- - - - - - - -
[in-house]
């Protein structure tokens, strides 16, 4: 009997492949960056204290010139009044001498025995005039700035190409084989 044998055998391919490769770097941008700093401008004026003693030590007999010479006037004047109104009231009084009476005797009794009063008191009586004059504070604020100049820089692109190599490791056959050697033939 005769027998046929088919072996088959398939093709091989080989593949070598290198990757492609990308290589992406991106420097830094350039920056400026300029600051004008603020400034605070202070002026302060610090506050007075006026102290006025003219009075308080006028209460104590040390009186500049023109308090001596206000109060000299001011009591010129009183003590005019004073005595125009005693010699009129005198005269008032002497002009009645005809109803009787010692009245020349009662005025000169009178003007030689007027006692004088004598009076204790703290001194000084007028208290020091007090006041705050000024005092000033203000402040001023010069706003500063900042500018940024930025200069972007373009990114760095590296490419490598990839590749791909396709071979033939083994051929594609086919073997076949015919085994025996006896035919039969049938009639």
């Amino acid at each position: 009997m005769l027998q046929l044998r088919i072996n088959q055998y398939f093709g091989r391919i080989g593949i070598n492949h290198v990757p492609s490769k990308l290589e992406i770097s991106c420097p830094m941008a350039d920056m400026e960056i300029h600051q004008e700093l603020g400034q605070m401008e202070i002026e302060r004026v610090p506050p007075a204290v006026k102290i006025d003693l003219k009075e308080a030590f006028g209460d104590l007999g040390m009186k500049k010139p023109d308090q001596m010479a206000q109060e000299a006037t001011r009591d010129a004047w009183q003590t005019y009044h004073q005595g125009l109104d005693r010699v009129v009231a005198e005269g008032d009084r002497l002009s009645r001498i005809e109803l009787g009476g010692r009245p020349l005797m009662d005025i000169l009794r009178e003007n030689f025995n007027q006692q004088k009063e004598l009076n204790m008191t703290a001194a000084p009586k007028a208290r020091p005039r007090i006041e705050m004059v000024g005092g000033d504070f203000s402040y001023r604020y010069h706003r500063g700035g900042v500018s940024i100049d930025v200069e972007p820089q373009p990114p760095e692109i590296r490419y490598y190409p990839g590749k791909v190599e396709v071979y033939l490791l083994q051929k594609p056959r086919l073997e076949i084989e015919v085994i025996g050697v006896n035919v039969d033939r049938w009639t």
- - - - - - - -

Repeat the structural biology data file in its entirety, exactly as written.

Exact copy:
[in-house]
């Protein structure tokens, strides 16, 4: 009997492949960056204290010139009044001498025995005039700035190409084989 044998055998391919490769770097941008700093401008004026003693030590007999010479006037004047109104009231009084009476005797009794009063008191009586004059504070604020100049820089692109190599490791056959050697033939 005769027998046929088919072996088959398939093709091989080989593949070598290198990757492609990308290589992406991106420097830094350039920056400026300029600051004008603020400034605070202070002026302060610090506050007075006026102290006025003219009075308080006028209460104590040390009186500049023109308090001596206000109060000299001011009591010129009183003590005019004073005595125009005693010699009129005198005269008032002497002009009645005809109803009787010692009245020349009662005025000169009178003007030689007027006692004088004598009076204790703290001194000084007028208290020091007090006041705050000024005092000033203000402040001023010069706003500063900042500018940024930025200069972007373009990114760095590296490419490598990839590749791909396709071979033939083994051929594609086919073997076949015919085994025996006896035919039969049938009639």
């Amino acid at each position: 009997m005769l027998q046929l044998r088919i072996n088959q055998y398939f093709g091989r391919i080989g593949i070598n492949h290198v990757p492609s490769k990308l290589e992406i770097s991106c420097p830094m941008a350039d920056m400026e960056i300029h600051q004008e700093l603020g400034q605070m401008e202070i002026e302060r004026v610090p506050p007075a204290v006026k102290i006025d003693l003219k009075e308080a030590f006028g209460d104590l007999g040390m009186k500049k010139p023109d308090q001596m010479a206000q109060e000299a006037t001011r009591d010129a004047w009183q003590t005019y009044h004073q005595g125009l109104d005693r010699v009129v009231a005198e005269g008032d009084r002497l002009s009645r001498i005809e109803l009787g009476g010692r009245p020349l005797m009662d005025i000169l009794r009178e003007n030689f025995n007027q006692q004088k009063e004598l009076n204790m008191t703290a001194a000084p009586k007028a208290r020091p005039r007090i006041e705050m004059v000024g005092g000033d504070f203000s402040y001023r604020y010069h706003r500063g700035g900042v500018s940024i100049d930025v200069e972007p820089q373009p990114p760095e692109i590296r490419y490598y190409p990839g590749k791909v190599e396709v071979y033939l490791l083994q051929k594609p056959r086919l073997e076949i084989e015919v085994i025996g050697v006896n035919v039969d033939r049938w009639t």